In the great congregation I will praise…

Though my diocesan cathedral in Chelmsford is a bit of a trek for me, I’m privileged in London to be within easy travel distance of both St Paul’s Cathedral and Southwark Cathedral.
Yesterday, partly out of curiosity and partly out of a desire to attend a service that I couldn’t mess up by playing the organ in the wrong place, I attended the Chrism Mass (actually called “The Renewal of Ordination Vows and the Blessing of the Oils” on the order of service) at Southwark Cathedral. In the Church of England, this is the service at which Chrism oils are blessed and at which clergy renew their ordination vows. It was a good service, and I’m glad that I went. The Mass setting by Langlais was perhaps a tad inaccessible, but if you can’t sing Latin and some crunchy harmonies when you’ve got several hundred clergy who all know what the words mean, when can you sing them? Certainly there were bowed heads when the Sanctus came around, so I’m sure the vast majority knew what was going on.

Accessibility was also my concern with the Psalm. The choir sang their verses of Psalm 23 beautifully enough that, at first, I wondered whether my previous disdain for responsorial psalmody might be unjustified. I don’t know whose setting it was; it isn’t the one in the only book of responsorial psalmody I own, and by the time I’ve looked it up anywhere else I’ll probably have forgotten it. It was simple, the text was clear, and when the choir broke into four-part harmony for the last four lines it was simply sublime; I think it was some of the best choral singing I heard during the service.

Why, then, interrupt this with a congregational response? The response itself was interesting enough, but I struggled to remember it correctly after hearing it twice and singing it once. Perhaps I’m just getting too dependent on having dots in front of me! But switching from unmetered chant to a metrical response without some sort of indication of tempo is hard in a small congregation and even harder in a large one. I felt like an unwieldy, oversized ox in a specialist china shop for dolls. I value congregational participation in the psalms, but given the nature of most of the congregation — ordained clergy and the odd “church geek” layperson such as myself — I think that just the chant without any congregational singing might well have been participatory enough. It would have been better had the response had some sort of metrical introduction, but even that might not be heard clearly in an echo-y cathedral with an organ. I was too far away to see the musical director well enough to follow any directions given to the choir.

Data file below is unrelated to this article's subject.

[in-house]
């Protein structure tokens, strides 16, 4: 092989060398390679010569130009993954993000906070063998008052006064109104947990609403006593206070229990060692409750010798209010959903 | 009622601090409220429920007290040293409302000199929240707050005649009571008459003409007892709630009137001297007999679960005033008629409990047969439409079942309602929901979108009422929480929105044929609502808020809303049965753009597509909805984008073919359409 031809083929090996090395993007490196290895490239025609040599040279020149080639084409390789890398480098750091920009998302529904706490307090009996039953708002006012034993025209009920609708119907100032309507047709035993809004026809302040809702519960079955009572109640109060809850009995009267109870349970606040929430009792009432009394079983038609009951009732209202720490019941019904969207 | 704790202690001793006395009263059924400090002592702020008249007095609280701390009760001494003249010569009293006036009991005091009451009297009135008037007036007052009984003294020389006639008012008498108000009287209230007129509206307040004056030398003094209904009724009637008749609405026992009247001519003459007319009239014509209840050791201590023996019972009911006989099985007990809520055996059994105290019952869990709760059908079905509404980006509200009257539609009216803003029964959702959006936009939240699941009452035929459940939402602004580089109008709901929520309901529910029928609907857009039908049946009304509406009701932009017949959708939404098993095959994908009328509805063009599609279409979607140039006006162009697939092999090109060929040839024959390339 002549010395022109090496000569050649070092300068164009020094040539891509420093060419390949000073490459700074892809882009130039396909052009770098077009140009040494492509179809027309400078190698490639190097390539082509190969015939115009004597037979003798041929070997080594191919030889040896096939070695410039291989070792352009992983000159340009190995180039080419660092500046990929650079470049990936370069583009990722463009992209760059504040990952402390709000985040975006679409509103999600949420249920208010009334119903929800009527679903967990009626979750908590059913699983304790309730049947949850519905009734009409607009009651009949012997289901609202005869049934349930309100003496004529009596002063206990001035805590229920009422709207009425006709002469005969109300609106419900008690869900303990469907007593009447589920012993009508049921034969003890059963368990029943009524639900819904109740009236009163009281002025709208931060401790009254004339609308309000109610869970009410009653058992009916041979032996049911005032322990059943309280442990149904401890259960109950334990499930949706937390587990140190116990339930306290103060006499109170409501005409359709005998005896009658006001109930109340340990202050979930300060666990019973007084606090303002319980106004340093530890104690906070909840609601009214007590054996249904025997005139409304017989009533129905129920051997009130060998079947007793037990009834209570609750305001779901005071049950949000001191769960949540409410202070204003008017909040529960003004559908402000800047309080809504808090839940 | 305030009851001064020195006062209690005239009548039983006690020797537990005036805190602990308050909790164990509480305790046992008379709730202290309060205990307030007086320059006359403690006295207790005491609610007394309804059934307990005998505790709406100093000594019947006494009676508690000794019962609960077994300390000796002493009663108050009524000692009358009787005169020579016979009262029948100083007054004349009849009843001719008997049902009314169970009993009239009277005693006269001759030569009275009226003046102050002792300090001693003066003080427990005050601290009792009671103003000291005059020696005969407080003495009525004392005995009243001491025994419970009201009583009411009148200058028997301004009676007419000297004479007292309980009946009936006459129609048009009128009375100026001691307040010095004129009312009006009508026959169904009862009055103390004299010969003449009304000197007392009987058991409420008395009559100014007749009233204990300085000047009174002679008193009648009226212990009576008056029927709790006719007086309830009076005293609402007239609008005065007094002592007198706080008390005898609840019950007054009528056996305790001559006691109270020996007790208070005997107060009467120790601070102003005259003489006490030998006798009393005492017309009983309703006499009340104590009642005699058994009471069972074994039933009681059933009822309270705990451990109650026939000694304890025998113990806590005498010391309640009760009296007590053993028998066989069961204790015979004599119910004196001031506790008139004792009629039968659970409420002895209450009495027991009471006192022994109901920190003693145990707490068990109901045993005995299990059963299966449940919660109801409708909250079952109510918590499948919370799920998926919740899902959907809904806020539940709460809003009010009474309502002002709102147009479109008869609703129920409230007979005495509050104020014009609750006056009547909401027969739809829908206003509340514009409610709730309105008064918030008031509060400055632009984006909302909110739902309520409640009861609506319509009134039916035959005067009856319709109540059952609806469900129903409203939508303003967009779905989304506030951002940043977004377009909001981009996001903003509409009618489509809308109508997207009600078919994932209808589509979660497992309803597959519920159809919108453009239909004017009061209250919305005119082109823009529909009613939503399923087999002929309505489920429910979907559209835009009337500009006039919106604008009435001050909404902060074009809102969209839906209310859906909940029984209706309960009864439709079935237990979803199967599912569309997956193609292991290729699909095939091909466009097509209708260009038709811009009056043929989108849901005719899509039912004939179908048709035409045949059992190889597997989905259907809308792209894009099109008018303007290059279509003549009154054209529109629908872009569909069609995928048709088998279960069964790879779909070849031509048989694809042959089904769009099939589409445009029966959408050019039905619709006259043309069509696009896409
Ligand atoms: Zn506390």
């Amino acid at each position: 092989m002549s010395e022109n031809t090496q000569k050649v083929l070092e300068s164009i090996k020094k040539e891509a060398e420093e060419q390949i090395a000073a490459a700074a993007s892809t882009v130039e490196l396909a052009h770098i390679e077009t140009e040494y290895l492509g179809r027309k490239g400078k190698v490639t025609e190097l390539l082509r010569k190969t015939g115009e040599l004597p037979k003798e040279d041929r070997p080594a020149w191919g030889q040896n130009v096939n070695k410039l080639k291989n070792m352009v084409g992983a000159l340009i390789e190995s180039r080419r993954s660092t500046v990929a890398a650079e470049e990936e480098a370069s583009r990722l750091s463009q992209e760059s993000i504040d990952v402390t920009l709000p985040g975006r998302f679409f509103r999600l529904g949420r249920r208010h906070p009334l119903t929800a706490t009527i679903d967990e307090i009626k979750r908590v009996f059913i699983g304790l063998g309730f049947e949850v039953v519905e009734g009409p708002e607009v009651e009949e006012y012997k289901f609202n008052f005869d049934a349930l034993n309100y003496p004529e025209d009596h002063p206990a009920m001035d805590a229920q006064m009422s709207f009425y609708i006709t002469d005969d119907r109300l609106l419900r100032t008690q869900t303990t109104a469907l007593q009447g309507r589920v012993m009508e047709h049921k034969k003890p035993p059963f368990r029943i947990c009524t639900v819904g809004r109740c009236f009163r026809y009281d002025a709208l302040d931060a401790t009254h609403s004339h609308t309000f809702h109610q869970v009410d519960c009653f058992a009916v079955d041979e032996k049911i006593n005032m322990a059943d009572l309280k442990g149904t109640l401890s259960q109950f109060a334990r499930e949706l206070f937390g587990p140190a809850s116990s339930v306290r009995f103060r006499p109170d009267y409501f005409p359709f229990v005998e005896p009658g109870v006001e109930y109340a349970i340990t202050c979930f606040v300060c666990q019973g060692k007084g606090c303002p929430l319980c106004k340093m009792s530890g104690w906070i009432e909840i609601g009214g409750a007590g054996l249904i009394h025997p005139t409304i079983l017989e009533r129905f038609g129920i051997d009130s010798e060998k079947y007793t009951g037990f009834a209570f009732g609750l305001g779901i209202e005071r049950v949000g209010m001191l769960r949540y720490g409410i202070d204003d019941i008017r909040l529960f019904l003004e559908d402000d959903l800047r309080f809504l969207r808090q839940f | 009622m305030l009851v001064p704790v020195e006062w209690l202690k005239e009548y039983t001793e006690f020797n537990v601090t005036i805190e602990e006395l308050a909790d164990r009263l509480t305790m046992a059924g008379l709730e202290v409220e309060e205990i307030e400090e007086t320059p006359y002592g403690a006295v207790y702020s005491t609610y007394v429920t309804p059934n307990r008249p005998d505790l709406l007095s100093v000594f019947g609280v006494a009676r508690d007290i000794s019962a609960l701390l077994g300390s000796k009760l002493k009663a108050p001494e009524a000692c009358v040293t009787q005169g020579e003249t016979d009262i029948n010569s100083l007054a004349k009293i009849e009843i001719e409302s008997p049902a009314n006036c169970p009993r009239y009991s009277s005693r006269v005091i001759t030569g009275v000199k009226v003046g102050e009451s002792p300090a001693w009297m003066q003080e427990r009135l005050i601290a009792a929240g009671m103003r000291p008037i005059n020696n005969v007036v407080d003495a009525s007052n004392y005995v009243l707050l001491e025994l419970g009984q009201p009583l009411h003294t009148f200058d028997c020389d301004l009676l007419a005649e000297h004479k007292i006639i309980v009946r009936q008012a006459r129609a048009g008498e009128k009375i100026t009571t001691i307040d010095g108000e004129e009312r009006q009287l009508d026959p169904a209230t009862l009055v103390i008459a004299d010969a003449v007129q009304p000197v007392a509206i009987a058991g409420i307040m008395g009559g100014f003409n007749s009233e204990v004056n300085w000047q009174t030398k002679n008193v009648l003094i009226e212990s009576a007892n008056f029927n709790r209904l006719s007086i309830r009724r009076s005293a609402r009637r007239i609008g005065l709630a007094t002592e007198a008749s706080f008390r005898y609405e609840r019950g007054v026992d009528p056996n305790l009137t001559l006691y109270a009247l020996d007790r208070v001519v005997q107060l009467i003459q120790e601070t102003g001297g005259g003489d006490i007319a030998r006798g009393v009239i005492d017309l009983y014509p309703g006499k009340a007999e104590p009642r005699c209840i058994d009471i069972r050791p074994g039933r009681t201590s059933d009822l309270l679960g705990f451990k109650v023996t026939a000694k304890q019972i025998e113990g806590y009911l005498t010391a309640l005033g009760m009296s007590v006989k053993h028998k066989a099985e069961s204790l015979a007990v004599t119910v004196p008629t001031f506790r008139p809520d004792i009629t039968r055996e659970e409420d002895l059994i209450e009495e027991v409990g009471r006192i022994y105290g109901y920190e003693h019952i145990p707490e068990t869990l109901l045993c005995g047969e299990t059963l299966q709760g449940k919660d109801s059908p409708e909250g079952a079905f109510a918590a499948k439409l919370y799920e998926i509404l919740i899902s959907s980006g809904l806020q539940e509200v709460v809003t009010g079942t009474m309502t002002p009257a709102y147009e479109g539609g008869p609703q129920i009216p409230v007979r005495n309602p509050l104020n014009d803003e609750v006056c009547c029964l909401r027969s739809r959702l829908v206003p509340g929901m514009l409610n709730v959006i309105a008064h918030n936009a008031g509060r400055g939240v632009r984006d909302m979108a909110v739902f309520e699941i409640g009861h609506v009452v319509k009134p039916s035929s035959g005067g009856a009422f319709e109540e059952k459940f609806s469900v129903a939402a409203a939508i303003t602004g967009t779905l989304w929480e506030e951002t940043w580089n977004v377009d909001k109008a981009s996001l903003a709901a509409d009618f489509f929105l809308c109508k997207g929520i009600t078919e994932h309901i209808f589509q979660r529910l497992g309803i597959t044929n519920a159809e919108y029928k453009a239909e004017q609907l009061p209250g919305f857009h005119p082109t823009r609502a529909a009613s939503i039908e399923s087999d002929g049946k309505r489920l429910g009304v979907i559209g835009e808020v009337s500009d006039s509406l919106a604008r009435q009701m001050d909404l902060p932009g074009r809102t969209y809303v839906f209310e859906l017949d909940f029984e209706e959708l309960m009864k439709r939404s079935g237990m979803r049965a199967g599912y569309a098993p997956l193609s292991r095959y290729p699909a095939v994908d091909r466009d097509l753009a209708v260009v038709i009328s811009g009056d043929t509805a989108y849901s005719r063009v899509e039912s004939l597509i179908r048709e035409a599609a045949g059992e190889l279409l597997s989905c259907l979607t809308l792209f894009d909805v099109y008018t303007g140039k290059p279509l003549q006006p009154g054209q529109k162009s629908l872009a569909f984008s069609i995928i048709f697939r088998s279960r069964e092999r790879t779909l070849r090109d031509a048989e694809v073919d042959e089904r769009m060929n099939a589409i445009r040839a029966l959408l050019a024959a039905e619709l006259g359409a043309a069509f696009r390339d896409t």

(The psalm was also labeled as Psalm 133 — a wonderful psalm to use at a Chrism Mass, given the focus on unity and the imagery of oil — but the psalm they sang was definitely Psalm 23. I can only attribute this to a clerical error!)

By contrast, I absolutely loved the hymnody; there is something about singing hymns with several hundred other people singing their hearts out that is just too good for words. I was disappointed we didn’t make it to the end of “Lift high the cross” (which I’ve sung so seldom I didn’t actually remember the tune) and none of the hymns were real favourites of mine, but there was none of the lumbering uncertainty I felt during the psalm. Ordinarily I prefer good metrical hymnody in full parish churches to cathedrals, for some of the same acoustic, aesthetic reasons I didn’t like the psalm response: in a big echo-y space, chances are you’ve got to go slowly enough to spoil the line, and if the place isn’t absolutely rammed (and even sometimes when it is) people tend to sing quietly under their breath so that the general effect is that of an indecisive jellyfish; I usually end up listening carefully for the organ and choir and trying to stick with them while people around me mumble into their hymn books, and I really struggle if there’s a tune I don’t know. But in this instance everyone was singing, the tempo was on the whole right for the space without being too slow to get through a line in one breath, and it was all quite wonderful. I really enjoyed being able to sing without feeling like I had to take the lead for twelve people sitting near me who had no idea what the tune was, and being able to let my voice follow others when I didn’t know the notes. Maybe this is what hymns were like, or could be like, when there was more general enthusiasm about singing. Maybe this is what hymns can still be like if people can be convinced to sing! It was one of the best experiences of congregational singing I’ve had for a long time.

Comments

In the great congregation I will praise… — 2 Comments

  1. I attended the Chrism Mass at Canterbury Cathedral.It was a Common Worship service, but we sang the responses. No Choir, just the several hundred clergy and laity, singing together.The communion hym was Soul of My Savior. A hymn well remembered from my Catholic youth, and sung really well by all. Later, a Priest who I had lunch with, said that he did not know it, but really enjoyed singing it.Cathedral worship is so different from normal parish. I have been attending Evensong during Lent, sung, responsorial psalmody is the norm at their evensong, and just letting it flow over and through you is a unique experience.

  2. UKViewer,I don't usually associate responsorial psalmody with Evensong, where Anglican Chant is much traditional. Can you tell me more about it?Cathedral worship is different from parish worship, and rightly so.